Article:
The New Testament is very aware that churches can end up with leaders who abuse their position. Paul reflects on this topic in our verses, as he gives his final speech to the elders from the church in Ephesus (Ac 20:17). He does so because he knows this key church will face some hard tests in the not-too-distant future. So Paul prepares her leaders with vital advice.
Seriousness is the first point to note from him. The apostle tells the elders to be vigilant in the task the Holy Spirit has given them (v28). In the time of Moses, some received the Spirit so they could build the tabernacle precisely to the Lord’s requirements (Ex 35:30-36:1). Now the church is the Lord’s temple (1Co 3:16) and so its leaders must take the work equally seriously, as Paul did (Ac 20:26). What is the nature of their work? To be overseers (sometimes translated as ‘bishop’ but not in the modern sense) who shepherd God’s highly valuable flock, purchased at a very high price: the blood of the Lord. But what does that mean? The OT can help us understand.
Israel’s worship was full of blood due to the many animal sacrifices she offered. But why did God build that practice into her culture? It was a ceremonial reminder of human rebellion – our sin – against God. Elsewhere, Paul says ‘the wages of sin is death’ (Ro 6:23) and Israel’s animal sacrificing worship shouted that out, all the time. Of course, for millennia human beings have survived by killing other creatures, whether for safety, land, clothing or food. Though we were made to rule the animals (Ge 1:28), our sin turned nature into a fearful and deadly place (Ge 6:12; 9:2,5,6). To restrain the violence, God permitted humanity to enjoy eating the animals, if it was done respectfully (Ge 9:3,4). But this was not how things were at the start. The killing came due to sin. Israel’s blood-stained worship solemnly remembered that as people approached God.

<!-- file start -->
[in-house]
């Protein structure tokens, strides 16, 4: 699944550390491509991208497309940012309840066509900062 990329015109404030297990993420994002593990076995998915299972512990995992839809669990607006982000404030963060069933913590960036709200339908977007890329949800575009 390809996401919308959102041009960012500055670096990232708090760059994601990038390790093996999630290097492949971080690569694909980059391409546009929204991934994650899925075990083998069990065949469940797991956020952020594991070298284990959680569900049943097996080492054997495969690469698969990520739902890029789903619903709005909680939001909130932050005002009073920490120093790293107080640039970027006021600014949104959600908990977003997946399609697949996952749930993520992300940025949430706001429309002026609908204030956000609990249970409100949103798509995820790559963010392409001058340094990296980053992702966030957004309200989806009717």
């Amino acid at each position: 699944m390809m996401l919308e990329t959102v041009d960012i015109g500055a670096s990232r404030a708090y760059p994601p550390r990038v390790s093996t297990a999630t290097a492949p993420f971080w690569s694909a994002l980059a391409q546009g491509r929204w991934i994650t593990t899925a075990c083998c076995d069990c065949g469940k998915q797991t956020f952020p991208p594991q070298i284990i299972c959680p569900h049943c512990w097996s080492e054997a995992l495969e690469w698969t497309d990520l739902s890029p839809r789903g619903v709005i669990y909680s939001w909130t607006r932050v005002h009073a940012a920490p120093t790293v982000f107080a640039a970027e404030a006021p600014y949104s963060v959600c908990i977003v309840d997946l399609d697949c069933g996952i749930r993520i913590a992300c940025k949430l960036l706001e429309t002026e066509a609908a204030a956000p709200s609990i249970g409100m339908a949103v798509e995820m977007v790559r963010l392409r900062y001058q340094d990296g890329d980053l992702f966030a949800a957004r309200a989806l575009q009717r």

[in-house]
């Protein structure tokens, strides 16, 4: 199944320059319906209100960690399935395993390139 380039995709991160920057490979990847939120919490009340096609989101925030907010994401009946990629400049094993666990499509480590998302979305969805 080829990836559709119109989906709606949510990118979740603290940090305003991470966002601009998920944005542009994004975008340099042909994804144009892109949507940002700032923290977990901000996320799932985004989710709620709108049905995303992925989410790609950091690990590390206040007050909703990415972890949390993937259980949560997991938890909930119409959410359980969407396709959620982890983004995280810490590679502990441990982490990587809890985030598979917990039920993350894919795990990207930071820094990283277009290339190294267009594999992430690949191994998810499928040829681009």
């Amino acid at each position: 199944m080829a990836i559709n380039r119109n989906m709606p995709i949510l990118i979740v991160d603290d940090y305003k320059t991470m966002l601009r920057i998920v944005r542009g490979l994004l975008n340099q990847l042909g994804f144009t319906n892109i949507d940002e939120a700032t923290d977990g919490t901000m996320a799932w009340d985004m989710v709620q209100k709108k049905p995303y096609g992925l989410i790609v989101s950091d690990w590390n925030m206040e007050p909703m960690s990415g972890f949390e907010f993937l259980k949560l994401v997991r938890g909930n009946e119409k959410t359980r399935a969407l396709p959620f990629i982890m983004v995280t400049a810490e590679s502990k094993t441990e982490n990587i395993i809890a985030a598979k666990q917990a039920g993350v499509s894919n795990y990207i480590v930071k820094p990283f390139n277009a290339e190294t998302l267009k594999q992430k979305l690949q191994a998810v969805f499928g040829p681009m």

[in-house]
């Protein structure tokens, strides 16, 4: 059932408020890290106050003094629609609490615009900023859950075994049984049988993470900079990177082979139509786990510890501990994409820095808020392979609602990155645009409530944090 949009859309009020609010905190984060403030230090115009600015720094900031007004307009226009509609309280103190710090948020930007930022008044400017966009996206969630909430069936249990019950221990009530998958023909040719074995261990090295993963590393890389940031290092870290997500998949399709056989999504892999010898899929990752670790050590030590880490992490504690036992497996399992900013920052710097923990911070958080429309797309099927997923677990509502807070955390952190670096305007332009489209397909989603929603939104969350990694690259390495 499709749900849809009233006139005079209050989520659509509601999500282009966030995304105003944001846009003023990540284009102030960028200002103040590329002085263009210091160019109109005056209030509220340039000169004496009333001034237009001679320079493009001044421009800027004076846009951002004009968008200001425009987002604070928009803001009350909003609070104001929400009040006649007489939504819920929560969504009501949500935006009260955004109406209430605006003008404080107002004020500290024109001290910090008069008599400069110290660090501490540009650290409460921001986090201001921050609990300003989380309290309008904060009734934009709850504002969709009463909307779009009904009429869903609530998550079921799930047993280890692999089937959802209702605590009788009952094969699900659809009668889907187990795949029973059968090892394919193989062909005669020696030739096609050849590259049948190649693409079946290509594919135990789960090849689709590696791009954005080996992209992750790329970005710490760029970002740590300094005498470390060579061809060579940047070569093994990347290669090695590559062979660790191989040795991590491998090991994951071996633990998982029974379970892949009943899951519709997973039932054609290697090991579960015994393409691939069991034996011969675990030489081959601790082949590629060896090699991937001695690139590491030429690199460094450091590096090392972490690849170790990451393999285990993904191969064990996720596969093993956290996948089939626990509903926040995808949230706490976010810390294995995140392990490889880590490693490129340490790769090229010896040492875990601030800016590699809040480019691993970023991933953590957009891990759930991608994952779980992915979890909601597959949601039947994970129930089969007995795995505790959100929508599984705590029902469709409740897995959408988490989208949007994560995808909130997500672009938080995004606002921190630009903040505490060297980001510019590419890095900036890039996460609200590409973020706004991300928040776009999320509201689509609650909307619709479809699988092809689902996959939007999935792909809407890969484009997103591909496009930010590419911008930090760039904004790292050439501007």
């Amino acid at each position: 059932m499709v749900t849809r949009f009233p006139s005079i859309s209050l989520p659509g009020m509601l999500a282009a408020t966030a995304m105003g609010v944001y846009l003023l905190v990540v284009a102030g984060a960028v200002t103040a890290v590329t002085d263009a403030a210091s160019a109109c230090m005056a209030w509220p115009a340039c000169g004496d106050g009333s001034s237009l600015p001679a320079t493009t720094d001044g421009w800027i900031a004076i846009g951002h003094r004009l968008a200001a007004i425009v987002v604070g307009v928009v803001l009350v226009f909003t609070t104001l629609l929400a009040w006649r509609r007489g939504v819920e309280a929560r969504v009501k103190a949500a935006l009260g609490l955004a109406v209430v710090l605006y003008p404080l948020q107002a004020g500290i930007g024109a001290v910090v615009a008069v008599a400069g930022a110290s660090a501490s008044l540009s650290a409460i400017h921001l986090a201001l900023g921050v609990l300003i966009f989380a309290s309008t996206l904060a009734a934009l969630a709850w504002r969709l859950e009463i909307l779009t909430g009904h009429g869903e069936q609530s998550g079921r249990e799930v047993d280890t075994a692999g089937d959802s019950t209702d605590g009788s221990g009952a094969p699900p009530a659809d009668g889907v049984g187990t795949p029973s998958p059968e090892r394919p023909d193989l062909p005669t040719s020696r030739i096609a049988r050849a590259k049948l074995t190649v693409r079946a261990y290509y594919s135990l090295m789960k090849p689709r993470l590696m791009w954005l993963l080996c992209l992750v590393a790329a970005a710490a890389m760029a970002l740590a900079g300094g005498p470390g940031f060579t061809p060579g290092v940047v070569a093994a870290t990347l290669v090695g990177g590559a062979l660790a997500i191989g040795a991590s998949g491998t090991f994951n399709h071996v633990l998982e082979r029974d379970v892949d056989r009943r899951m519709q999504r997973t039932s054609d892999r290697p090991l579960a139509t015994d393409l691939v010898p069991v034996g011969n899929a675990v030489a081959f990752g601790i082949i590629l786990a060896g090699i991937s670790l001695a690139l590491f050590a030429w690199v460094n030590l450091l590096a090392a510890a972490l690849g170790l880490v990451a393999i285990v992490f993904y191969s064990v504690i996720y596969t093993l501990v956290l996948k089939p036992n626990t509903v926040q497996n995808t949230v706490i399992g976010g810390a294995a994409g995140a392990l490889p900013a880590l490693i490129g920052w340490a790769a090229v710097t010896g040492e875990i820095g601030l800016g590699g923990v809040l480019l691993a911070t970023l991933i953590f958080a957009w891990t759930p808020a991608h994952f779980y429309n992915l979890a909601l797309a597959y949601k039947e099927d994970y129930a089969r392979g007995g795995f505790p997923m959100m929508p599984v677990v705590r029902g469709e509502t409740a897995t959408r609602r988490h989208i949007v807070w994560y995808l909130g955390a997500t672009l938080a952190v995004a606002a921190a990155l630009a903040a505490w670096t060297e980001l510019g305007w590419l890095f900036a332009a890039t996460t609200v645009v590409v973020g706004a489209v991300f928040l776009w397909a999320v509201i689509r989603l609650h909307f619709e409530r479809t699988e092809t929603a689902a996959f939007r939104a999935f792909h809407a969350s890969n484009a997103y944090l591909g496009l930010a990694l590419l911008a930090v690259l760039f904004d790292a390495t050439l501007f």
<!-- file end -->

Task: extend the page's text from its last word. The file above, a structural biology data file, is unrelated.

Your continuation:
The animal sacrifices, however, also pointed towards God’s solution for sin. The sacrifices went on day after day because sin’s wages had to be constantly paid out (He 10:11). But could a sacrifice be found which completed the payment, bringing the deaths to an end? Yes: Jesus’ on the cross (He 10:10,12). Our sin brought the wages of death; Jesus said ‘pay me!’ So all the sin of all his people fell onto him, with deadly consequences, to save his people from death. Jesus’ sacrifice ended the relentless cycle of death, thus giving his people eternal life. But why could Jesus offer to do this? Because he’s the Son of God (He 1:1-3) who is without sin (1Jo 3:5). When Paul speaks, then, of God’s ‘own blood’ (v28) as being the price of His people, he is building upon all this to remind the elders how highly they must value the church.
So the elders have to take their work seriously. But what should that lead them do? Serve. All churches have unseen enemies (Ep 6:11-13), who often attack by bringing in trouble-makers and abusive leaders (v29, 30). The elders are to be the very opposite of such power-hungry charlatans. Church leaders are given to fulfil God’s plans (Ac 20:24,27) and so must guard their hearts against any inclinations to promote themselves (Lu 22:24-26). Their example is Jesus who (as God’s king) teaches, rebukes, warns, disciplines and commands, yet never in order to boost his own ego. Rather, his work is done to protect and feed the flock, so that his Father’s plans are brought to fruition. Paul certainly followed Jesus’ example, pouring himself out for the sake of the church (v31); the Ephesian leaders must do the same. Hence, Paul prays that they will focus upon God and all He has done for them (v32). If they do, then they will gain an ‘inheritance among [the] sanctified’, meaning that they will be made ready to live eternally in God’s home and family.
Paul’s advice isn’t finished, however, since to serve in this way the elders must be committed to self-denial (v33). With all his gifts, the apostles could have exploited his position to gain a comfortable lifestyle. He would not, however, let himself be pulled in that way. Though it is right for a church to support its leaders financially (1Co 9:11,12), Paul took no pay so as to resist all temptations, or even appearances, of evil. Instead, he undertook manual work (v34) and made himself an example of giving, which Jesus promised would bring delightful blessing (v35). Paul has found this to be true, as is visible at this meeting in the evident love the believers have for the apostle (v36-38). Such bonds of fellowship are what all church leaders should truly desire. The blessing of Christian love is truly a great reward (Lu 16:9) and pleasing to Christ (Jo 15:17).